Take the 2-minute tour ×
Stack Overflow is a question and answer site for professional and enthusiast programmers. It's 100% free, no registration required.

I'm trying to understand this in GDB where I see the following:

(gdb) print/t $eax
$2 = 1000000001001010000000011010
(gdb) x/4xb $eax
0x804a01a <testinput>:  0x41    0x42    0x43    0x44

This is essentially the ascii values "ABCD". I'd like to get these values one byte at a time and have tried to start with getting the the first byte in $al. However $al contains 0x1a.

First, how does the binary 1000000001001010000000011010 equate to 0x41 0x42 0x43 0x44? (I would think 0x41 would equal 0100 0001 but I don't see that pattern above) Second, why does $al contain 0x1a?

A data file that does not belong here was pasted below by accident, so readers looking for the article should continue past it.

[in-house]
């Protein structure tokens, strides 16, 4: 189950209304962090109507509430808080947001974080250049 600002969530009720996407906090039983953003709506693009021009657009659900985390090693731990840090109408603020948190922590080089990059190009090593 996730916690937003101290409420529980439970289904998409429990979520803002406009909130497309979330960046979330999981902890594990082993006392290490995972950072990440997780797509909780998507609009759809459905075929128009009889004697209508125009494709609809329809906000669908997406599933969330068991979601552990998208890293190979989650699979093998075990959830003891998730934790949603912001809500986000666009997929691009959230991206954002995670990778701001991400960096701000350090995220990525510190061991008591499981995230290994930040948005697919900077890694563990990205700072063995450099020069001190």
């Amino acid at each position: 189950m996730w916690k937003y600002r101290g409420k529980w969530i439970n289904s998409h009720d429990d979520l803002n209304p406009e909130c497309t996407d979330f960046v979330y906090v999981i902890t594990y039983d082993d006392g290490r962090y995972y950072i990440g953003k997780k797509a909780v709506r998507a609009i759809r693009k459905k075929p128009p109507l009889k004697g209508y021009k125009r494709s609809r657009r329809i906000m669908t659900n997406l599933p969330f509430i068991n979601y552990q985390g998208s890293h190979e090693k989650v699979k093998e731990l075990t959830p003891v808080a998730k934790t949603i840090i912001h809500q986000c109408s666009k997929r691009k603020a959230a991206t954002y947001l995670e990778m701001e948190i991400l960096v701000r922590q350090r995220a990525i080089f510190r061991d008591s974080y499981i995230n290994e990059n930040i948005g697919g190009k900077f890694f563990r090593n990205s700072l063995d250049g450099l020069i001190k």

share|improve this question
add comment

1 Answer

up vote 0 down vote accepted

You're looking at two completely different things. Your first command outputs the value of the eax register. Your second command outputs the value of a particular location in memory. There's no reason one should equate to the other in any way.

As the gdb help says:

Examine memory: x/FMT ADDRESS.
ADDRESS is an expression for the memory address to examine.

As for your last question, the low byte of eax is 00011010. 0001 is 1 in hex. 1010 is a in hex. So 0x1a.

share|improve this answer
add comment

Your Answer


By posting your answer, you agree to the privacy policy and terms of service.

Not the answer you're looking for? Browse other questions tagged or ask your own question.